Dynamic Financial Constraints: Distinguishing Mechanism Design from Exogenously Incomplete Regimes
We formulate and solve a range of dynamic models of constrained credit/insurance that allow for moral hazard and limited commitment. We compare them to full insurance and exogenously incomplete financial regimes (autarky, saving only, borrowing and lending in a single asset). We develop computational methods based on mechanism design, linear programming, and maximum likelihood to estimate, compare, and statistically test these alternative dynamic models with financial/information constraints. Our methods can use both cross-sectional and panel data and allow for measurement error and unobserved heterogeneity. We estimate the models using data on Thai households running small businesses from two separate samples. We find that in the rural sample, the exogenously incomplete saving only and borrowing regimes provide the best fit using data on consumption, business assets, investment, and income. Family and other networks help consumption smoothing there, as in a moral hazard constrained regime. In contrast, in urban areas, we find mechanism design financial/information regimes that are decidedly less constrained, with the moral hazard model fitting best combined business and consumption data. We perform numerous robustness checks in both the Thai data and in Monte Carlo simulations and compare our maximum likelihood criterion with results from other metrics and data not used in the estimation. A prototypical counterfactual policy evaluation exercise using the estimation results is also featured.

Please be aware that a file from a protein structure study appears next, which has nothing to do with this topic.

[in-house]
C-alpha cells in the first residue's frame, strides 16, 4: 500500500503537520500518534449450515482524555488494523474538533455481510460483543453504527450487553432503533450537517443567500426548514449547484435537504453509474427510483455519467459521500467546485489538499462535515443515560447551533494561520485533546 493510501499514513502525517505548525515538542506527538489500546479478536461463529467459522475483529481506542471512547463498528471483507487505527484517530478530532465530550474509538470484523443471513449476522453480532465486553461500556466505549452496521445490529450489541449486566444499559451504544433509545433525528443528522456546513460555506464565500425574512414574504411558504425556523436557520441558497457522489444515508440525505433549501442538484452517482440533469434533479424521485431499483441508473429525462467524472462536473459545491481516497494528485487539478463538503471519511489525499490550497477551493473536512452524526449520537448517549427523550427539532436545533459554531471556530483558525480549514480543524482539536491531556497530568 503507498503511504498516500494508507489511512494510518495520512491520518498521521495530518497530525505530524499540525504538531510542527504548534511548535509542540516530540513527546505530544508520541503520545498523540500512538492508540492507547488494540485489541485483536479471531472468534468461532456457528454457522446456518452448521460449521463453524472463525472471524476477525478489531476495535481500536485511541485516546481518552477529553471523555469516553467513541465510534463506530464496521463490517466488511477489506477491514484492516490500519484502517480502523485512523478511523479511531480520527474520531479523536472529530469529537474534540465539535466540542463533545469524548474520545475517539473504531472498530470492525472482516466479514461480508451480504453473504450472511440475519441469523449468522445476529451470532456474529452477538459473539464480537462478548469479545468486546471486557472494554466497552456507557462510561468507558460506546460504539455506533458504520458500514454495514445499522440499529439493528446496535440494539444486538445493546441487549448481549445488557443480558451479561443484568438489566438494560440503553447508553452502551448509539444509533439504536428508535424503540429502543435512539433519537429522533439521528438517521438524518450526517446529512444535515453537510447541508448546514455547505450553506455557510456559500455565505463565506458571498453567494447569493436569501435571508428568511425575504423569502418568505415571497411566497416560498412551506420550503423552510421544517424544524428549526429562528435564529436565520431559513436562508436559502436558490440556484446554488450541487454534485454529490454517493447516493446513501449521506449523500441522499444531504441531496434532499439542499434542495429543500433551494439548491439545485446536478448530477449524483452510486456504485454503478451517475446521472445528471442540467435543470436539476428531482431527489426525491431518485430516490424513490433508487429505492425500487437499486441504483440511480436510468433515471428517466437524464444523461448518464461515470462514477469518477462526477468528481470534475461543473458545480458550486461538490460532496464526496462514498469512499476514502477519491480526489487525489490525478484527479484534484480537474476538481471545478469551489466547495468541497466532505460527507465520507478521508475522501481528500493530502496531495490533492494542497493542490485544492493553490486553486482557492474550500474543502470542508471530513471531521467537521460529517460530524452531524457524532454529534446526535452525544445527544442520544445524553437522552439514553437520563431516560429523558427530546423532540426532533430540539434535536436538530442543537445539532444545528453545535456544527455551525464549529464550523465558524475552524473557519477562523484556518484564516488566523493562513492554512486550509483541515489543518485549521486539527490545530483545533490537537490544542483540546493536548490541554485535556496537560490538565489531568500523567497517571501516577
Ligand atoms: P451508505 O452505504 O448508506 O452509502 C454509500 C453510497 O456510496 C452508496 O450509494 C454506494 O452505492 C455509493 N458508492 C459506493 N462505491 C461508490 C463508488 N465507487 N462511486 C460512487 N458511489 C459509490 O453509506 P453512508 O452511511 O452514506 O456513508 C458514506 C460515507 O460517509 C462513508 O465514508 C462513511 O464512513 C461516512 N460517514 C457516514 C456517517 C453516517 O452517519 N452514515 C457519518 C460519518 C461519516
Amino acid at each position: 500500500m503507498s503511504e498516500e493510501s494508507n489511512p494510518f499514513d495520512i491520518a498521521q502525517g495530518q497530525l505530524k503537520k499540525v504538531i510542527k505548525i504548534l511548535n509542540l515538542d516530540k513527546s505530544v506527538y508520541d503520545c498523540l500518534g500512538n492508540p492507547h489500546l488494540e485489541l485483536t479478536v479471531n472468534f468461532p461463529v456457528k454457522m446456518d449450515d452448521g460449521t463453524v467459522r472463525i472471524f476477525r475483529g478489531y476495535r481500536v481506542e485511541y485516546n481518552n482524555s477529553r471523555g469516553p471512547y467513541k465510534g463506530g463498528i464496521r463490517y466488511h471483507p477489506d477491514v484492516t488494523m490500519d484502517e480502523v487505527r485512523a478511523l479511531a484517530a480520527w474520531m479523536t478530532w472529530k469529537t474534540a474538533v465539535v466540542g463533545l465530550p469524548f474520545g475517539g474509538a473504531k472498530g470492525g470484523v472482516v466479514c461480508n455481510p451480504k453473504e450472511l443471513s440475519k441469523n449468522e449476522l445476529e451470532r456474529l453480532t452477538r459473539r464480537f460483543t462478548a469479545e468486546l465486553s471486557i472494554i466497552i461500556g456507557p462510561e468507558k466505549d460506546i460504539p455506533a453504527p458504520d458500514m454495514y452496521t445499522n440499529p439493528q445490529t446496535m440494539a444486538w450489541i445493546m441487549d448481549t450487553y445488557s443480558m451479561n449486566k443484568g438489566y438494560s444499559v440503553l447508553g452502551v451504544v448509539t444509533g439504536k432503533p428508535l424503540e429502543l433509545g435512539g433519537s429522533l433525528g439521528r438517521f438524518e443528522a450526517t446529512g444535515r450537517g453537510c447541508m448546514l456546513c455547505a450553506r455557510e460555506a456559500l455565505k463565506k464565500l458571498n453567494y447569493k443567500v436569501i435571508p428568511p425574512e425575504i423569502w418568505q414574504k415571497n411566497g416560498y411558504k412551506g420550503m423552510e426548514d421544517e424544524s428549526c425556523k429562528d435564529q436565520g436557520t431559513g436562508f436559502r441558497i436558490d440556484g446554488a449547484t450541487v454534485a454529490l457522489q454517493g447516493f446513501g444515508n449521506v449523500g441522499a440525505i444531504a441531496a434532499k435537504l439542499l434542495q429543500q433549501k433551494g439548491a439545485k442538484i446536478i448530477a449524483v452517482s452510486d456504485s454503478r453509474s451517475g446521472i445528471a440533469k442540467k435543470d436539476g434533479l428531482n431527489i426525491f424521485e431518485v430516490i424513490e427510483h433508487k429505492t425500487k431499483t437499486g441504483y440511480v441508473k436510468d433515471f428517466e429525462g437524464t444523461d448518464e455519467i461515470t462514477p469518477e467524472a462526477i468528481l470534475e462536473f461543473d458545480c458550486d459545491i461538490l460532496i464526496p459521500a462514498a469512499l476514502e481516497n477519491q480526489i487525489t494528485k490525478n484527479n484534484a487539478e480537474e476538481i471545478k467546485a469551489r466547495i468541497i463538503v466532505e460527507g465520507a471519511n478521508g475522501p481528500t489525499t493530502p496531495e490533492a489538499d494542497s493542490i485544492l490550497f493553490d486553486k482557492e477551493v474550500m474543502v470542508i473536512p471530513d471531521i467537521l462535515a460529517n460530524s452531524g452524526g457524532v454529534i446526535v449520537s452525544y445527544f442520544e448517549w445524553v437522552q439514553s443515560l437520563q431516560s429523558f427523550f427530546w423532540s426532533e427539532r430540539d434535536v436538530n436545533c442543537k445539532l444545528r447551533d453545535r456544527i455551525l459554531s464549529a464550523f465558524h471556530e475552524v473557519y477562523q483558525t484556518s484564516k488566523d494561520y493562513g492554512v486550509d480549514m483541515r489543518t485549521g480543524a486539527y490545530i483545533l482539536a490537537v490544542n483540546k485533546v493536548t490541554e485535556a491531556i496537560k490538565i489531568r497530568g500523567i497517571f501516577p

We thank H. Cole, L. Hansen, A. Hortacsu, P. Lavergne, E. Ligon, T. Magnac, D. Neal, W. Newey, W. Rogerson, S. Schulhofer-Wohl, K. Wolpin, Q. Vuong, and audiences at Berkeley, Chicago, Duke, MIT, Northwestern, Penn, Toulouse, Stanford, UCSB, the SED conference, the European Meeting of the Econometric Society, and the Vienna Macroeconomics Workshop for many insightful comments and suggestions. Financial support from the NSF, NICHD, SSHRC, the John Templeton Foundation and the Bill and Melinda Gates Foundation through a grant to the Consortium on Financial Systems and Poverty at the University of Chicago is gratefully acknowledged. The views expressed herein are those of the authors and do not necessarily reflect the views of the National Bureau of Economic Research.
Alexander Karaivanov & Robert M. Townsend, 2014. "Dynamic Financial Constraints: Distinguishing Mechanism Design From Exogenously Incomplete Regimes," Econometrica, Econometric Society, vol. 82(3), pages 887-959, 05. citation courtesy of